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    Beyond Co-location: Visual Connections of Staff Workstations and Staff Communication in Primary Care Clinics
    ( 2020-08) Lim, Lisa ; Kanfer, Ruth ; Stroebel, Robert J. ; Zimring, Craig
    The importance of communication among healthcare providers has been long recognized, and many healthcare organizations are implementing team-based care, with emphasis on staff communication. While previous empirical studies in various settings illustrate the role of built environments in user communication, there is a lack of quantified interpersonal spatial metrics to predict interactions. This study investigates how interpersonal spatial metrics at different scales predict staff communication patterns by empirically studying four primary care clinics that provide team-based care. We found that staff members in clinics with higher visual connections among staff members reported more timely and frequent communication. We also found that staff members talked to each other more frequently when their workstations were visually connected. The findings of this study are expected to help designers and facility managers provide well-designed team-based clinic layouts, beyond just shared work spaces for team members, for improved staff communication.
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    Backstage Staff Communication: The Effects of Different Levels of Visual Exposure to Patients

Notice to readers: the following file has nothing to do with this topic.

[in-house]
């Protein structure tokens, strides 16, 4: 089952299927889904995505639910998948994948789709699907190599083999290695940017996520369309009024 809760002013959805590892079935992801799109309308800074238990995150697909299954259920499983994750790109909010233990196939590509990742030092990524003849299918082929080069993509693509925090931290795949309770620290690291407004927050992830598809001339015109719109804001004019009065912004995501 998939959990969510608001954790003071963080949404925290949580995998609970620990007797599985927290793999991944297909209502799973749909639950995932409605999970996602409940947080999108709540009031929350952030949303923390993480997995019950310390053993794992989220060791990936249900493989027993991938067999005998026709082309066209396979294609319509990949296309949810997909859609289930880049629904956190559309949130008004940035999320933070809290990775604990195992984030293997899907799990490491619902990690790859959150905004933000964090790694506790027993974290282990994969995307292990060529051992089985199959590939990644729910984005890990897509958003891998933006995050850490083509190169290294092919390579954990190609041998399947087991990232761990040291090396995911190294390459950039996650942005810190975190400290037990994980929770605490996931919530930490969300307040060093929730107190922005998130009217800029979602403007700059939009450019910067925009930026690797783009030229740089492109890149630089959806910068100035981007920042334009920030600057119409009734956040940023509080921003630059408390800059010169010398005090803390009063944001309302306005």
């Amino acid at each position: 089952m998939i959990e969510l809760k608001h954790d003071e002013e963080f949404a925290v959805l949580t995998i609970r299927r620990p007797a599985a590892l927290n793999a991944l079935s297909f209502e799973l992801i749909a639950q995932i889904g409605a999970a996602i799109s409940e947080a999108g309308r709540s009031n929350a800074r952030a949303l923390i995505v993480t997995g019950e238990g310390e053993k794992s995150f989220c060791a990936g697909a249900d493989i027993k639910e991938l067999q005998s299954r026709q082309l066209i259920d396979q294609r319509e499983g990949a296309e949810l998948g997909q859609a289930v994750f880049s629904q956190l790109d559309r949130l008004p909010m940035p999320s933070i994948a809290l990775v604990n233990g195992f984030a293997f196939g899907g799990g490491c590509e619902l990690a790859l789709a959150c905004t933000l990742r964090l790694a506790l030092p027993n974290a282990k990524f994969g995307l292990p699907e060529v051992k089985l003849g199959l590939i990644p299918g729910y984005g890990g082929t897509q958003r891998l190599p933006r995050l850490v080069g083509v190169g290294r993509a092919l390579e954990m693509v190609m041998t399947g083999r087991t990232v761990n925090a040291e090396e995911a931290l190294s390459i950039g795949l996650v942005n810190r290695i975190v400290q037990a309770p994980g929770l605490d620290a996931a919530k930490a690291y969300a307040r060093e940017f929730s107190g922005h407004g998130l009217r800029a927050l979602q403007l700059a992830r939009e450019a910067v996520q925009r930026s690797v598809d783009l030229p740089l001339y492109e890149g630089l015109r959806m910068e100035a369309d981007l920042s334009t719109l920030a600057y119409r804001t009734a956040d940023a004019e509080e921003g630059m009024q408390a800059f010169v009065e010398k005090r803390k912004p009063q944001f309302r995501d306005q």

( 2019-11-21) Lim, Lisa ; Kanfer, Ruth ; Stroebel, Robert J. ; Zimring, Craig
    Objective: This article examines how visual exposure to patients predicts patient-related communication among staff members. Background: Communication among healthcare professionals private from patients, or backstage communication, is critical for staff teamwork and patient care. While patients and visitors are a core group of users in healthcare settings, not much attention has been given to how patients' presence impacts staff communication. Furthermore, many healthcare facilities provide team spaces for improved staff teamwork, but the privacy levels of team areas significantly vary. Method: This article presents an empirical study of four team-based primary care clinics where staff communication and teamwork are important. Visual exposure levels of the clinics were analyzed, and their relationships to staff members' concerns for having backstage communication, including preferred and nonpreferred locations for backstage communication, were investigated. Results: Staff members in clinics with less visual exposure to patients reported lower concerns about having backstage communication. Staff members preferred talking in team areas that were visually less exposed to patients in the clinic, but, within team areas, the level of visual exposure did not matter. On the other hand, staff members did not prefer talking in visually exposed areas such as corridors in the clinic and visually exposed areas within team spaces. Conclusions: Staff members preferred talking in team areas, and they did not prefer talking in visually exposed areas. These findings identified visually exposed team areas as a potentially uncomfortable environment, with a lack of agreement between staff members' preferences toward where they had patient-related communication.